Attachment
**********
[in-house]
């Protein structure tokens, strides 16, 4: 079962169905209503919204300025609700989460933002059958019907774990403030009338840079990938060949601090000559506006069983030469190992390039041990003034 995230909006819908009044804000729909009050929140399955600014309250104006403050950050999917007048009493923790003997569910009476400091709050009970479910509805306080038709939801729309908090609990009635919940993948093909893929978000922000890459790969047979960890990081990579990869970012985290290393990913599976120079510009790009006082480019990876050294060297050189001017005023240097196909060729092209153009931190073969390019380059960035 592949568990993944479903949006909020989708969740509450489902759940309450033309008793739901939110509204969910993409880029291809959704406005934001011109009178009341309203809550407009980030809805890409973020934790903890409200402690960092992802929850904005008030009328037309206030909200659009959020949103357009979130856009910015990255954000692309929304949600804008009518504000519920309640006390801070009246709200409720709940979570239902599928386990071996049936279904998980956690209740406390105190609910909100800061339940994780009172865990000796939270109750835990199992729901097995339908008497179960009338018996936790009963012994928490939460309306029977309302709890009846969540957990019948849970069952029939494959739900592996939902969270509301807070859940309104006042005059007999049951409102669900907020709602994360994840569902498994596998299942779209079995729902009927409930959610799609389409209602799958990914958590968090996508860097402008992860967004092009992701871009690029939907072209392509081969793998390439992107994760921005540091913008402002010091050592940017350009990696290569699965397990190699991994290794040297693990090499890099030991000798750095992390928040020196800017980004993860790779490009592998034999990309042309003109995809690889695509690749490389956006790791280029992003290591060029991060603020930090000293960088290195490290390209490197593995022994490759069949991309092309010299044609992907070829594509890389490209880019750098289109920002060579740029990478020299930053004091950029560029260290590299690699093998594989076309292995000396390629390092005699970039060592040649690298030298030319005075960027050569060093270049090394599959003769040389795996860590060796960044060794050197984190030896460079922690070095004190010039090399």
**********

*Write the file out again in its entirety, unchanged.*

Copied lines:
[in-house]
């Protein structure tokens, strides 16, 4: 079962169905209503919204300025609700989460933002059958019907774990403030009338840079990938060949601090000559506006069983030469190992390039041990003034 995230909006819908009044804000729909009050929140399955600014309250104006403050950050999917007048009493923790003997569910009476400091709050009970479910509805306080038709939801729309908090609990009635919940993948093909893929978000922000890459790969047979960890990081990579990869970012985290290393990913599976120079510009790009006082480019990876050294060297050189001017005023240097196909060729092209153009931190073969390019380059960035 592949568990993944479903949006909020989708969740509450489902759940309450033309008793739901939110509204969910993409880029291809959704406005934001011109009178009341309203809550407009980030809805890409973020934790903890409200402690960092992802929850904005008030009328037309206030909200659009959020949103357009979130856009910015990255954000692309929304949600804008009518504000519920309640006390801070009246709200409720709940979570239902599928386990071996049936279904998980956690209740406390105190609910909100800061339940994780009172865990000796939270109750835990199992729901097995339908008497179960009338018996936790009963012994928490939460309306029977309302709890009846969540957990019948849970069952029939494959739900592996939902969270509301807070859940309104006042005059007999049951409102669900907020709602994360994840569902498994596998299942779209079995729902009927409930959610799609389409209602799958990914958590968090996508860097402008992860967004092009992701871009690029939907072209392509081969793998390439992107994760921005540091913008402002010091050592940017350009990696290569699965397990190699991994290794040297693990090499890099030991000798750095992390928040020196800017980004993860790779490009592998034999990309042309003109995809690889695509690749490389956006790791280029992003290591060029991060603020930090000293960088290195490290390209490197593995022994490759069949991309092309010299044609992907070829594509890389490209880019750098289109920002060579740029990478020299930053004091950029560029260290590299690699093998594989076309292995000396390629390092005699970039060592040649690298030298030319005075960027050569060093270049090394599959003769040389795996860590060796960044060794050197984190030896460079922690070095004190010039090399």